For this review I will keep it succinct. Walden is not an institution where you learn through instruction. Read a book, write a paper, search on google, write more, and begin again. If you desire interaction, collaboration, good solid knowledgeable feedback, and consistency, then this will serve as advice to avoid the Walden program. It is very costly. It is non-supportive. It is geared for low profile. It is retaliatory. Search the internet first. Use your intuition and understand that there are individuals that pose as positive bloggers to underpin the university's reputation. If you pay close attention you will notice a very common voice to the posts. If you notice the posts that are opposite the glowing reviews, they all have the same theme. The cost per semester is outrageously expensive and the service you receive in turn is not worth the aches and pains of trying to pay off the student loans. The interactions are non-existent; the instruction is vapidly delivered. I advise you to pose as a disgruntled student and see how far you are allowed to go before you attempt to attend this "university". You will find that you are not only dismissed, but are marked for weeding. I will not bore you with my experiences, but suffice it to say that I have experienced all of the same things as the others with regard to non-instruction, bilking of money, retaliation, and no end product. Use the common sense adage "if it sounds too good to be true, then it probably is". If you need to hear it, then "don't make this mistake - go to a face-to-face college or university". I wish you good luck in your journeys and may they bring you to your dream.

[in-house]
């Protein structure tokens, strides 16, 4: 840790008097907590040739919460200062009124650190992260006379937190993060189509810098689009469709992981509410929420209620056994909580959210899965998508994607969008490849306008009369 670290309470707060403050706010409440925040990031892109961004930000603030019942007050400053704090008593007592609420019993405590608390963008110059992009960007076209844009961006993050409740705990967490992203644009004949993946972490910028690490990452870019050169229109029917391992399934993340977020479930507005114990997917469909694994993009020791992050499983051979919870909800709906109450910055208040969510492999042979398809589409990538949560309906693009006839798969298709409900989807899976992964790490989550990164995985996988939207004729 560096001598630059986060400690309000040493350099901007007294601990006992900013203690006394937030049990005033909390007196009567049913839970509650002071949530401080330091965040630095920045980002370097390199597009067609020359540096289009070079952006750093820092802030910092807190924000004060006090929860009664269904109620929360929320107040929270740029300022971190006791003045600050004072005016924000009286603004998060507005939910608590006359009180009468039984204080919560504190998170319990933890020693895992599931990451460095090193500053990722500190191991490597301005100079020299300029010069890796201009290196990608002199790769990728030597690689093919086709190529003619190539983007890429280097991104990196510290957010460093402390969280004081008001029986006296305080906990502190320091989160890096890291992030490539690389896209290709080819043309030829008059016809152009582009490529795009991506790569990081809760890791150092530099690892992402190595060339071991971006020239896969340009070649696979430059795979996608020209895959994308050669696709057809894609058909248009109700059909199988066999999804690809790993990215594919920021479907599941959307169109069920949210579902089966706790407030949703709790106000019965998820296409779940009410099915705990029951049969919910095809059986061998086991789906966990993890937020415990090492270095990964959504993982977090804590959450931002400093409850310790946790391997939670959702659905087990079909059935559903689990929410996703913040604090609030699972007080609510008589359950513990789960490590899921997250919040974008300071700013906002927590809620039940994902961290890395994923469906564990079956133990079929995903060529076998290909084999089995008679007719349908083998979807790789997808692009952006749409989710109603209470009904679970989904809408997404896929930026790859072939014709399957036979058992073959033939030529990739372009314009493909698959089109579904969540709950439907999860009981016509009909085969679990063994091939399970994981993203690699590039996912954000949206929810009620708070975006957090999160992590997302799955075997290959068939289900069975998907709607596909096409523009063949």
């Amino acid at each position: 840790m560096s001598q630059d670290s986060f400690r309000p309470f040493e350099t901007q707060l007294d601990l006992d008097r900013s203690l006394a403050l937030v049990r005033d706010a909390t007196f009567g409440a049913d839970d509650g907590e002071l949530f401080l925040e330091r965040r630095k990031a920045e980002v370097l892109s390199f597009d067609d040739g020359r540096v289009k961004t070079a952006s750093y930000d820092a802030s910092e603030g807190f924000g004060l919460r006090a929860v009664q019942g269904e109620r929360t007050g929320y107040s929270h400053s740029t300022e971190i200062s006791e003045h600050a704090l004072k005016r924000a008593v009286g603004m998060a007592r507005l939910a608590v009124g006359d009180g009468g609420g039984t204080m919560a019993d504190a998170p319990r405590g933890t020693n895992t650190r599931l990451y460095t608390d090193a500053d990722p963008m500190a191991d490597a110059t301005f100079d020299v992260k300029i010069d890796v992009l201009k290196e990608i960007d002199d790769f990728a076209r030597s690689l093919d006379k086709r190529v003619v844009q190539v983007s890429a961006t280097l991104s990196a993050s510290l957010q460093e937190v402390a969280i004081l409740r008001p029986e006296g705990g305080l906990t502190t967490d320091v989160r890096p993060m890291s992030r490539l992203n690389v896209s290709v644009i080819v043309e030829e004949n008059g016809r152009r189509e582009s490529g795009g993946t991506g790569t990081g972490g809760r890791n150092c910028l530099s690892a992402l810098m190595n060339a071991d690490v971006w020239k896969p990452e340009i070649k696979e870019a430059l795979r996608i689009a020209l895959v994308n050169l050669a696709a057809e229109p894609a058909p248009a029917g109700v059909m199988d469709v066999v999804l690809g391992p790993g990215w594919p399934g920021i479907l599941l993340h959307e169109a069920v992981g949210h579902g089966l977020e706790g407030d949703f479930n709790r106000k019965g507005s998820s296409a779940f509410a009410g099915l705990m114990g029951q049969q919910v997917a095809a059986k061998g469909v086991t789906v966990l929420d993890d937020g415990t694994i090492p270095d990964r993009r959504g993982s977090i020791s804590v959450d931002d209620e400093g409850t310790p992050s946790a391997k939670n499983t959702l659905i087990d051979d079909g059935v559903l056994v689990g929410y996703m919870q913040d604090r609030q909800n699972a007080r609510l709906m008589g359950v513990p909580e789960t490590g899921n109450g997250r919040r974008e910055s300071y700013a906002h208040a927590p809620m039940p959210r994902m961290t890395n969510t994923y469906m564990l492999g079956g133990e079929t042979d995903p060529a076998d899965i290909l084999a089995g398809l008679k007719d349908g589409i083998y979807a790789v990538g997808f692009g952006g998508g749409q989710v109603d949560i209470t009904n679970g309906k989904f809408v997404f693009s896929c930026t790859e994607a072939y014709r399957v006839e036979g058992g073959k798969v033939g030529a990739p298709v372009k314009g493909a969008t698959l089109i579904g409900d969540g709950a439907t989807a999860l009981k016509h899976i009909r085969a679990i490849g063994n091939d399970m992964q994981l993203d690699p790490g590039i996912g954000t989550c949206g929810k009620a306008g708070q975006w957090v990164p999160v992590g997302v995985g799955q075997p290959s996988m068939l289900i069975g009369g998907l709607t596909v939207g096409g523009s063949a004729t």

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2 out of 5
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Degree: Early Childhood Education and Teaching
Graduation Year: 2012

It is true that I applied to Walden because I know that I could get a degree without studying much or do any meaningful research. I did not know how (understandably) biased the industry was against Walden graduates. I would have stood a much better chance of getting a teaching job without this EdD than with it. Now, I cannot get a job because I graduated from Walden. And- I'm broke!

3 out of 5
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Degree: Communication, General
Graduation Year: 2014